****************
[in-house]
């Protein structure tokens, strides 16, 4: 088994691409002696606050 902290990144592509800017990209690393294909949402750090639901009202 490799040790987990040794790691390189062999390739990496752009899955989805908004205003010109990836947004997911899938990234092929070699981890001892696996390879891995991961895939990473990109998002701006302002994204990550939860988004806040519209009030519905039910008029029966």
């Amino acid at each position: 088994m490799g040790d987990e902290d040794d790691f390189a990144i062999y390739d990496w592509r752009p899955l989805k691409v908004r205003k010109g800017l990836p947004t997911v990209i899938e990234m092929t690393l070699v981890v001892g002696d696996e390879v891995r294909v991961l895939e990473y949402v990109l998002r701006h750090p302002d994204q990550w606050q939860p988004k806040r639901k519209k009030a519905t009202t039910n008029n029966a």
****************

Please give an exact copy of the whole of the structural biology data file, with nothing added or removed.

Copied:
[in-house]
């Protein structure tokens, strides 16, 4: 088994691409002696606050 902290990144592509800017990209690393294909949402750090639901009202 490799040790987990040794790691390189062999390739990496752009899955989805908004205003010109990836947004997911899938990234092929070699981890001892696996390879891995991961895939990473990109998002701006302002994204990550939860988004806040519209009030519905039910008029029966």
């Amino acid at each position: 088994m490799g040790d987990e902290d040794d790691f390189a990144i062999y390739d990496w592509r752009p899955l989805k691409v908004r205003k010109g800017l990836p947004t997911v990209i899938e990234m092929t690393l070699v981890v001892g002696d696996e390879v891995r294909v991961l895939e990473y949402v990109l998002r701006h750090p302002d994204q990550w606050q939860p988004k806040r639901k519209k009030a519905t009202t039910n008029n029966a």